Kevin: I feel a little bad for Pressman, as he didn't get a whole hell of a lot to do. Playing sick and dying tends to either be nothing to do or overdone. He certainly did his job well, I just would have enjoyed a little more sparring with Dukat, etc. I will say, there was something pitiful in his attempt to explain himself to Kira that felt very authentic.
Kevin: The costume and make-up work was pretty good. I liked the futuristic IV set up and all that. Beyond that, caves and clearing on Bajor were good. I liked that they got Furell to do the cameo as it was a nice touch. The caves seemed suitably expansive as a set, and that was nice. And, of course, as always, long-haired Kira always forces us to ask why they didn't just give her long hair all the time.
Matthew: Hmm, at this point, I think long-hair Kira really clashes with her more aged face (having babies can do that to a person), and is something they should try to avoid. I agree on the hospital equipment. In many ways, it's some of the most elaborate medical prop work they've done on this show. It seems like TNG was much more developed in that way. I wonder some times if they production designers felt a bit hamstrung by the Cardassian aesthetic.
Kevin: I liked the staging of the two scenes of the Bajoran headstones. The tone of color and light along with the barren field against the later verdant one were nice, subtle, and best of all unremarked upon notes showing how Bajor, and one particular Bajoran, have changed.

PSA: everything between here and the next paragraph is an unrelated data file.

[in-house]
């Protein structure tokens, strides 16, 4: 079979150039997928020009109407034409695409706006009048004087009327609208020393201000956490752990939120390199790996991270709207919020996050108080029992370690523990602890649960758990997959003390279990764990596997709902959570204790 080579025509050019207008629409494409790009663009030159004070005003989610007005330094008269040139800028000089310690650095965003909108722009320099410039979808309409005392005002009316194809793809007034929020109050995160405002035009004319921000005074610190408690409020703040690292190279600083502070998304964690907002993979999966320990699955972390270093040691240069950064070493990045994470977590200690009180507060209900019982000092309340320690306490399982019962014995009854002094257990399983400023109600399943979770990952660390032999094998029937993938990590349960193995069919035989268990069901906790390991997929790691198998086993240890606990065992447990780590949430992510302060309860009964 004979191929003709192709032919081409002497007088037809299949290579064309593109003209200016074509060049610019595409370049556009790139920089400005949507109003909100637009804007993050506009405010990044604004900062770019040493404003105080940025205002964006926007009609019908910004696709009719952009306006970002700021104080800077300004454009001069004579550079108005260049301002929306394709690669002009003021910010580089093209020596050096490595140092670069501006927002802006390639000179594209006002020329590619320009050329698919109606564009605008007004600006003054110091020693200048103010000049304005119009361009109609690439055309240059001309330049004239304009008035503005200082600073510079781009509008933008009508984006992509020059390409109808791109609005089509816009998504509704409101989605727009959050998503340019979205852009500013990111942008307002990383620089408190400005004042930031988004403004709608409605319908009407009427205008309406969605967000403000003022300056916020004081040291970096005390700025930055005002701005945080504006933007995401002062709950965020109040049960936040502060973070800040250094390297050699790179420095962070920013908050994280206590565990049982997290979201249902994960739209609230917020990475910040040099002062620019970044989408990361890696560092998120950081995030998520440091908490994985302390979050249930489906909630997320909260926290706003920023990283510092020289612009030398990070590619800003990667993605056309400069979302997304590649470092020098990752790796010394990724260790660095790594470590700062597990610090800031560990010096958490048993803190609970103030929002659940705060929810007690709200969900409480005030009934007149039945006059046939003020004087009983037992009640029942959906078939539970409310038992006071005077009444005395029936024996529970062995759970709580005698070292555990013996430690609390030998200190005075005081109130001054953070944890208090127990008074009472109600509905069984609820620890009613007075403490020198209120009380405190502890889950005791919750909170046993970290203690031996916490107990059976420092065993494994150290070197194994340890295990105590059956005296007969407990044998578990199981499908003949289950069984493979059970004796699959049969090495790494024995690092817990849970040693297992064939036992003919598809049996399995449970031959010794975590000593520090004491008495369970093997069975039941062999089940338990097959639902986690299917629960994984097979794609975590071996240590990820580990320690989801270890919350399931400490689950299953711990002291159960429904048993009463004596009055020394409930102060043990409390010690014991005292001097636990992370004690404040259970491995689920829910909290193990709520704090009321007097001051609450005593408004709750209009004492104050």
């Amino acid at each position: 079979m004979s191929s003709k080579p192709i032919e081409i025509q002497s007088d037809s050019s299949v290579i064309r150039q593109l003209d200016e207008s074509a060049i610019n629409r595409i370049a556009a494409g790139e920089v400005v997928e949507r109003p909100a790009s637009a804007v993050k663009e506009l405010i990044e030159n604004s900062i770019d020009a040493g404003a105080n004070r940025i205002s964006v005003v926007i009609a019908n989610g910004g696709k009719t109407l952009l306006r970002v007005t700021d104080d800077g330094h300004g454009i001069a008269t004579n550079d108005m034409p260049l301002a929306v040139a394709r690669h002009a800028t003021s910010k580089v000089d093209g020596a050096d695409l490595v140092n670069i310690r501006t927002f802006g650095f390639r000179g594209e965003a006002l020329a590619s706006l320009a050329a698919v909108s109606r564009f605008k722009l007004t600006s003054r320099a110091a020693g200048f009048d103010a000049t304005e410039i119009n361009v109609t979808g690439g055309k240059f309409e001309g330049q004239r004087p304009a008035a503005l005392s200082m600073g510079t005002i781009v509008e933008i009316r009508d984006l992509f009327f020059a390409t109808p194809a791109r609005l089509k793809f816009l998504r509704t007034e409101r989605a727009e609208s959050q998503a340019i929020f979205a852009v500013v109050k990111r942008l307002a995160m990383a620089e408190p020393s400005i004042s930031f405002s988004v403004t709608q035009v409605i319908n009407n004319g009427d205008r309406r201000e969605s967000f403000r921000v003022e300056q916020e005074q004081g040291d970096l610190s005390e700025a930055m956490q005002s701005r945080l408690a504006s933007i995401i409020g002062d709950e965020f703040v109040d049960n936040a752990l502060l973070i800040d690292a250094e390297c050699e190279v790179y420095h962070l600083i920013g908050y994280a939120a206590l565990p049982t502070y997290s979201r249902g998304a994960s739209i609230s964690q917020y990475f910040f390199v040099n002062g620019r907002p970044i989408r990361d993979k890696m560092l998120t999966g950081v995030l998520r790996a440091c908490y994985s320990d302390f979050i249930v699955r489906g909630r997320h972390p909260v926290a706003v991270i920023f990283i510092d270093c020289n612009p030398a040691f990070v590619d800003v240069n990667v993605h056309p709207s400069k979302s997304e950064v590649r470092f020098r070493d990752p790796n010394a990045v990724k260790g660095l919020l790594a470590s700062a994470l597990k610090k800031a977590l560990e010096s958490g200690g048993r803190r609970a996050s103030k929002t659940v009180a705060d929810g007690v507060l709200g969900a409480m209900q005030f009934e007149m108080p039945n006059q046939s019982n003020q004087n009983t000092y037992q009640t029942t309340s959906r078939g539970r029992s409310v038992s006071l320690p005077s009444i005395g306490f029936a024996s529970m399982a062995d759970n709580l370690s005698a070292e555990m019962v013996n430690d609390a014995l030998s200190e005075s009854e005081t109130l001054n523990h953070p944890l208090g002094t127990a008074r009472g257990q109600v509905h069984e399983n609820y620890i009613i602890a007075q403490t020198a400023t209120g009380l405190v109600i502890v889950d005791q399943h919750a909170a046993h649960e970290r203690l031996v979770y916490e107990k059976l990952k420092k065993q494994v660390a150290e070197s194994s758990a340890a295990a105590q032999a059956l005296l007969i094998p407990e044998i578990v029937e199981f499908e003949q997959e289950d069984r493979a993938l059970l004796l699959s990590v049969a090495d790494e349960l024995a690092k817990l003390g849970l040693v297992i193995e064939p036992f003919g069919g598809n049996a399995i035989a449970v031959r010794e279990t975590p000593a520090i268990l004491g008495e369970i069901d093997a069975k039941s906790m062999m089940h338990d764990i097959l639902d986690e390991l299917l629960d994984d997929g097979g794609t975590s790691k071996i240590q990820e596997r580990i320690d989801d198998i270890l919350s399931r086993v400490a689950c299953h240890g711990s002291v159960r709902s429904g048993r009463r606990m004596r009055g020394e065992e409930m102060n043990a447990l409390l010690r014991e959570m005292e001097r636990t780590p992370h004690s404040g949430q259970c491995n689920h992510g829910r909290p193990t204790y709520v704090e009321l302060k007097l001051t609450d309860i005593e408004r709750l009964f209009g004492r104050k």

Matthew: I did like the overall shape of the set, but I felt it looked pretty obviously like a soundstage (similar to "Skin of Evil.")
Kevin: This is a 4 for me. The character work is thorough and interesting. The way they incorporated it into the larger DS9 political landscape was a genius touch. The result is an episode that is by turns intriguing and heartbreaking.
Matthew: I was going to go with a 3, but then we got a hum-dinger of a Kira scene. That combined with the excellence of Combs and Alaimo has me thinking 4, too, for a total of 8. The story is a 3 in my book, and the production design was adequate. But the acting was truly top-notch